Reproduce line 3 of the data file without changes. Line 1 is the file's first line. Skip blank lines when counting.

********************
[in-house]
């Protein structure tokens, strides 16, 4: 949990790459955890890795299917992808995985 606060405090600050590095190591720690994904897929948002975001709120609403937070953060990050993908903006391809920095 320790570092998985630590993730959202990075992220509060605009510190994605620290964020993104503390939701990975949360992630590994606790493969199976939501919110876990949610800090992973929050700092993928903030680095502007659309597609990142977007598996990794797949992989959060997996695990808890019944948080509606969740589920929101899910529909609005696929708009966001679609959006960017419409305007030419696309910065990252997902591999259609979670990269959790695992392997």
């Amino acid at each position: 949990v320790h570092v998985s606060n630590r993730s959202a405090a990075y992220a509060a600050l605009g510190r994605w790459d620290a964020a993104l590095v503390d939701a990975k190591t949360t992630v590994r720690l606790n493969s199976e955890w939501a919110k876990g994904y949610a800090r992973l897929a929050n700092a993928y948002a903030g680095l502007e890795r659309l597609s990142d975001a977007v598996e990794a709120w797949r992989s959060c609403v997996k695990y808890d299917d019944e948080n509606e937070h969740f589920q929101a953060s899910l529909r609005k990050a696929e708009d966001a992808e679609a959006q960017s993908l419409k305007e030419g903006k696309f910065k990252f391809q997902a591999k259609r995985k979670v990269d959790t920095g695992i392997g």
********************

């Amino acid at each position: 949990v320790h570092v998985s606060n630590r993730s959202a405090a990075y992220a509060a600050l605009g510190r994605w790459d620290a964020a993104l590095v503390d939701a990975k190591t949360t992630v590994r720690l606790n493969s199976e955890w939501a919110k876990g994904y949610a800090r992973l897929a929050n700092a993928y948002a903030g680095l502007e890795r659309l597609s990142d975001a977007v598996e990794a709120w797949r992989s959060c609403v997996k695990y808890d299917d019944e948080n509606e937070h969740f589920q929101a953060s899910l529909r609005k990050a696929e708009d966001a992808e679609a959006q960017s993908l419409k305007e030419g903006k696309f910065k990252f391809q997902a591999k259609r995985k979670v990269d959790t920095g695992i392997g």